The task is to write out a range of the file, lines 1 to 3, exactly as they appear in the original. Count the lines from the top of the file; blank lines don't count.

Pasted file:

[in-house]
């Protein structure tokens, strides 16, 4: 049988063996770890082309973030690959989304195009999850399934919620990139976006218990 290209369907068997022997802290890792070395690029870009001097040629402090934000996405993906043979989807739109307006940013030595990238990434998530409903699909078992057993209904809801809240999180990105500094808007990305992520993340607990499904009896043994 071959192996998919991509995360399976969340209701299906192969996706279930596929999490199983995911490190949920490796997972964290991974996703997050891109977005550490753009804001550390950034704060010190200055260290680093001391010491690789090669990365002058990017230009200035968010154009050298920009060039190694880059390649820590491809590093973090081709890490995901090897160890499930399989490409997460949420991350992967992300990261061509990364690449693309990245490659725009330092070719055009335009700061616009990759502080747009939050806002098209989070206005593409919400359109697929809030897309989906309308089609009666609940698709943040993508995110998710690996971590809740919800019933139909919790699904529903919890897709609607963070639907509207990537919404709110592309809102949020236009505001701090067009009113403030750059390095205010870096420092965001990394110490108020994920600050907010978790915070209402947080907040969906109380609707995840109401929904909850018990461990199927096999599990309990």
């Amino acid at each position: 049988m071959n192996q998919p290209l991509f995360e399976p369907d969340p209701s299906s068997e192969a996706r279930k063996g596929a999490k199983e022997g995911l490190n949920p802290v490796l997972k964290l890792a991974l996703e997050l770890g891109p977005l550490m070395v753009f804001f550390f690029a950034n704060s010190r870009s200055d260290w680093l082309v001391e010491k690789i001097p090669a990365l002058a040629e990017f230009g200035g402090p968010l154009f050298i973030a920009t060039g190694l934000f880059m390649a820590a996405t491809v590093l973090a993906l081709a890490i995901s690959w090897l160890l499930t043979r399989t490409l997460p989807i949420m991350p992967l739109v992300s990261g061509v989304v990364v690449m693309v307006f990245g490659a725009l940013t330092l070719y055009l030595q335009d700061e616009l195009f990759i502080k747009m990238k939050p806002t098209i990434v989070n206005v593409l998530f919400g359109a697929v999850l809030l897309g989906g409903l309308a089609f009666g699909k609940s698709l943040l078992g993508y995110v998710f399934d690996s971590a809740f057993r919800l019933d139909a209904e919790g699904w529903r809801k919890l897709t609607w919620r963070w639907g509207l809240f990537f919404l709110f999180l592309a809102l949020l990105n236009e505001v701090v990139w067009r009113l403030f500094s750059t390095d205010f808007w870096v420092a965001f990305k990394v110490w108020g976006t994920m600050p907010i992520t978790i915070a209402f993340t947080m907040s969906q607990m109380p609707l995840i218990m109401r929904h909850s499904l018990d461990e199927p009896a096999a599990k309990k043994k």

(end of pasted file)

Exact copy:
[in-house]
């Protein structure tokens, strides 16, 4: 049988063996770890082309973030690959989304195009999850399934919620990139976006218990 290209369907068997022997802290890792070395690029870009001097040629402090934000996405993906043979989807739109307006940013030595990238990434998530409903699909078992057993209904809801809240999180990105500094808007990305992520993340607990499904009896043994 071959192996998919991509995360399976969340209701299906192969996706279930596929999490199983995911490190949920490796997972964290991974996703997050891109977005550490753009804001550390950034704060010190200055260290680093001391010491690789090669990365002058990017230009200035968010154009050298920009060039190694880059390649820590491809590093973090081709890490995901090897160890499930399989490409997460949420991350992967992300990261061509990364690449693309990245490659725009330092070719055009335009700061616009990759502080747009939050806002098209989070206005593409919400359109697929809030897309989906309308089609009666609940698709943040993508995110998710690996971590809740919800019933139909919790699904529903919890897709609607963070639907509207990537919404709110592309809102949020236009505001701090067009009113403030750059390095205010870096420092965001990394110490108020994920600050907010978790915070209402947080907040969906109380609707995840109401929904909850018990461990199927096999599990309990």
């Amino acid at each position: 049988m071959n192996q998919p290209l991509f995360e399976p369907d969340p209701s299906s068997e192969a996706r279930k063996g596929a999490k199983e022997g995911l490190n949920p802290v490796l997972k964290l890792a991974l996703e997050l770890g891109p977005l550490m070395v753009f804001f550390f690029a950034n704060s010190r870009s200055d260290w680093l082309v001391e010491k690789i001097p090669a990365l002058a040629e990017f230009g200035g402090p968010l154009f050298i973030a920009t060039g190694l934000f880059m390649a820590a996405t491809v590093l973090a993906l081709a890490i995901s690959w090897l160890l499930t043979r399989t490409l997460p989807i949420m991350p992967l739109v992300s990261g061509v989304v990364v690449m693309v307006f990245g490659a725009l940013t330092l070719y055009l030595q335009d700061e616009l195009f990759i502080k747009m990238k939050p806002t098209i990434v989070n206005v593409l998530f919400g359109a697929v999850l809030l897309g989906g409903l309308a089609f009666g699909k609940s698709l943040l078992g993508y995110v998710f399934d690996s971590a809740f057993r919800l019933d139909a209904e919790g699904w529903r809801k919890l897709t609607w919620r963070w639907g509207l809240f990537f919404l709110f999180l592309a809102l949020l990105n236009e505001v701090v990139w067009r009113l403030f500094s750059t390095d205010f808007w870096v420092a965001f990305k990394v110490w108020g976006t994920m600050p907010i992520t978790i915070a209402f993340t947080m907040s969906q607990m109380p609707l995840i218990m109401r929904h909850s499904l018990d461990e199927p009896a096999a599990k309990k043994k």